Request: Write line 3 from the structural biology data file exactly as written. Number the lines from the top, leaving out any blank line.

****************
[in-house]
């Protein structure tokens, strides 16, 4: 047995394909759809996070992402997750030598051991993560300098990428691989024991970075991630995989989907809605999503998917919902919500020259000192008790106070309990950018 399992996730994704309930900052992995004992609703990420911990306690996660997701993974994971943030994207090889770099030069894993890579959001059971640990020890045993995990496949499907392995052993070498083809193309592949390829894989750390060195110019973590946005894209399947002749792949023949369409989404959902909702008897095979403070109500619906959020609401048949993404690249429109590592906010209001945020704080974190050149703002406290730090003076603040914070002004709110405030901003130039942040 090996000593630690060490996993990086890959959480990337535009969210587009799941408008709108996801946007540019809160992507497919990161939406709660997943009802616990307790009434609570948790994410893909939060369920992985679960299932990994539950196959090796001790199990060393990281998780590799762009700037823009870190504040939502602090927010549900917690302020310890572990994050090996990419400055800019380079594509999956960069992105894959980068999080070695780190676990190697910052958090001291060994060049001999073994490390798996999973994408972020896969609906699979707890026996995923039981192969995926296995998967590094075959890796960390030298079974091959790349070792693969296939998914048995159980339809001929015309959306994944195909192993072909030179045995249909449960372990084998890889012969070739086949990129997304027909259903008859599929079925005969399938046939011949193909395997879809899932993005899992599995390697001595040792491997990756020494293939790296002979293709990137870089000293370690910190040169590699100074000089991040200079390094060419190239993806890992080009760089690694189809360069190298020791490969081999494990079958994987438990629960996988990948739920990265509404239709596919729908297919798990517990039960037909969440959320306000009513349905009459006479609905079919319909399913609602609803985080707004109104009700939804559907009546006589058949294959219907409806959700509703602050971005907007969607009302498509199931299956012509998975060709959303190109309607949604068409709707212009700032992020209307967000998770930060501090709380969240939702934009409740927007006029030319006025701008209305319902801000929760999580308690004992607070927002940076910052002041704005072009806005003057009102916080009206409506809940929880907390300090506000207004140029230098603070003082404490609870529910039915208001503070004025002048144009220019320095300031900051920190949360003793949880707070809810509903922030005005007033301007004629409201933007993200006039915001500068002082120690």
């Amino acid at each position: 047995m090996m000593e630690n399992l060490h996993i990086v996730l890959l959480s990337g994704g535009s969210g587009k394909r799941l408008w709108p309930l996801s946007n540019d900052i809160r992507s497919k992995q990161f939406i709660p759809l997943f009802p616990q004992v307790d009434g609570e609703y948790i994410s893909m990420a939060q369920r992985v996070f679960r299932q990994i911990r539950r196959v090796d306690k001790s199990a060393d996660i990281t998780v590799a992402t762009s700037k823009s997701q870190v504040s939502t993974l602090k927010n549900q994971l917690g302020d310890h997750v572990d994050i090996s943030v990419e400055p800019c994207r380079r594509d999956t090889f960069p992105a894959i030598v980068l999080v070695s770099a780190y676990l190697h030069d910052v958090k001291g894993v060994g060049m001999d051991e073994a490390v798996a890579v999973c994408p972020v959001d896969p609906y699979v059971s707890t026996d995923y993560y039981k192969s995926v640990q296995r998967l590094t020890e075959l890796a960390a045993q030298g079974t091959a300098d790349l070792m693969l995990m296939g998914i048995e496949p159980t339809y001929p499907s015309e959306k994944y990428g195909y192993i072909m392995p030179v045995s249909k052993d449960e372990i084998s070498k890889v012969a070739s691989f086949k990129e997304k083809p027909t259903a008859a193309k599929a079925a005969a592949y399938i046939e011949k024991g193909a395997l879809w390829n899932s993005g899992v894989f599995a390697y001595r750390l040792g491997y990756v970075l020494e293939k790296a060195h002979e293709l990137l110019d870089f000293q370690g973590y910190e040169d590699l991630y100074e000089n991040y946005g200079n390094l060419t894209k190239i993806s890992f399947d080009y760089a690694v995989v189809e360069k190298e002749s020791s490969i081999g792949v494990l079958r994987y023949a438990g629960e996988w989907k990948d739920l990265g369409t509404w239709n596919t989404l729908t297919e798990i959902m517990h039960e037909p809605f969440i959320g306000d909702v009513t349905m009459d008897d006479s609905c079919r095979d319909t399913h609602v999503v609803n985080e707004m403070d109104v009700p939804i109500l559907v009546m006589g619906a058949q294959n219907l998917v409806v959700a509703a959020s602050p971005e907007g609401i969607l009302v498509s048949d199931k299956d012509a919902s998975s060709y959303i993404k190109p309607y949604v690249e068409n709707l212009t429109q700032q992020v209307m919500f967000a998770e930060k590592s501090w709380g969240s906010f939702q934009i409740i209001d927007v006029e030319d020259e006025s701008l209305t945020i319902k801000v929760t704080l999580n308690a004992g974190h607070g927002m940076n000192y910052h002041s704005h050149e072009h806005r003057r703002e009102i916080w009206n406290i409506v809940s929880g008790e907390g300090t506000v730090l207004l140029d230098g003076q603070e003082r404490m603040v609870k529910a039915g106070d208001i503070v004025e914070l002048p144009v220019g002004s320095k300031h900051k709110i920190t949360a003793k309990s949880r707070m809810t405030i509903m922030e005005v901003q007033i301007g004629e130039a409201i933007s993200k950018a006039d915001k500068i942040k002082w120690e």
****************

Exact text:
């Amino acid at each position: 047995m090996m000593e630690n399992l060490h996993i990086v996730l890959l959480s990337g994704g535009s969210g587009k394909r799941l408008w709108p309930l996801s946007n540019d900052i809160r992507s497919k992995q990161f939406i709660p759809l997943f009802p616990q004992v307790d009434g609570e609703y948790i994410s893909m990420a939060q369920r992985v996070f679960r299932q990994i911990r539950r196959v090796d306690k001790s199990a060393d996660i990281t998780v590799a992402t762009s700037k823009s997701q870190v504040s939502t993974l602090k927010n549900q994971l917690g302020d310890h997750v572990d994050i090996s943030v990419e400055p800019c994207r380079r594509d999956t090889f960069p992105a894959i030598v980068l999080v070695s770099a780190y676990l190697h030069d910052v958090k001291g894993v060994g060049m001999d051991e073994a490390v798996a890579v999973c994408p972020v959001d896969p609906y699979v059971s707890t026996d995923y993560y039981k192969s995926v640990q296995r998967l590094t020890e075959l890796a960390a045993q030298g079974t091959a300098d790349l070792m693969l995990m296939g998914i048995e496949p159980t339809y001929p499907s015309e959306k994944y990428g195909y192993i072909m392995p030179v045995s249909k052993d449960e372990i084998s070498k890889v012969a070739s691989f086949k990129e997304k083809p027909t259903a008859a193309k599929a079925a005969a592949y399938i046939e011949k024991g193909a395997l879809w390829n899932s993005g899992v894989f599995a390697y001595r750390l040792g491997y990756v970075l020494e293939k790296a060195h002979e293709l990137l110019d870089f000293q370690g973590y910190e040169d590699l991630y100074e000089n991040y946005g200079n390094l060419t894209k190239i993806s890992f399947d080009y760089a690694v995989v189809e360069k190298e002749s020791s490969i081999g792949v494990l079958r994987y023949a438990g629960e996988w989907k990948d739920l990265g369409t509404w239709n596919t989404l729908t297919e798990i959902m517990h039960e037909p809605f969440i959320g306000d909702v009513t349905m009459d008897d006479s609905c079919r095979d319909t399913h609602v999503v609803n985080e707004m403070d109104v009700p939804i109500l559907v009546m006589g619906a058949q294959n219907l998917v409806v959700a509703a959020s602050p971005e907007g609401i969607l009302v498509s048949d199931k299956d012509a919902s998975s060709y959303i993404k190109p309607y949604v690249e068409n709707l212009t429109q700032q992020v209307m919500f967000a998770e930060k590592s501090w709380g969240s906010f939702q934009i409740i209001d927007v006029e030319d020259e006025s701008l209305t945020i319902k801000v929760t704080l999580n308690a004992g974190h607070g927002m940076n000192y910052h002041s704005h050149e072009h806005r003057r703002e009102i916080w009206n406290i409506v809940s929880g008790e907390g300090t506000v730090l207004l140029d230098g003076q603070e003082r404490m603040v609870k529910a039915g106070d208001i503070v004025e914070l002048p144009v220019g002004s320095k300031h900051k709110i920190t949360a003793k309990s949880r707070m809810t405030i509903m922030e005005v901003q007033i301007g004629e130039a409201i933007s993200k950018a006039d915001k500068i942040k002082w120690e």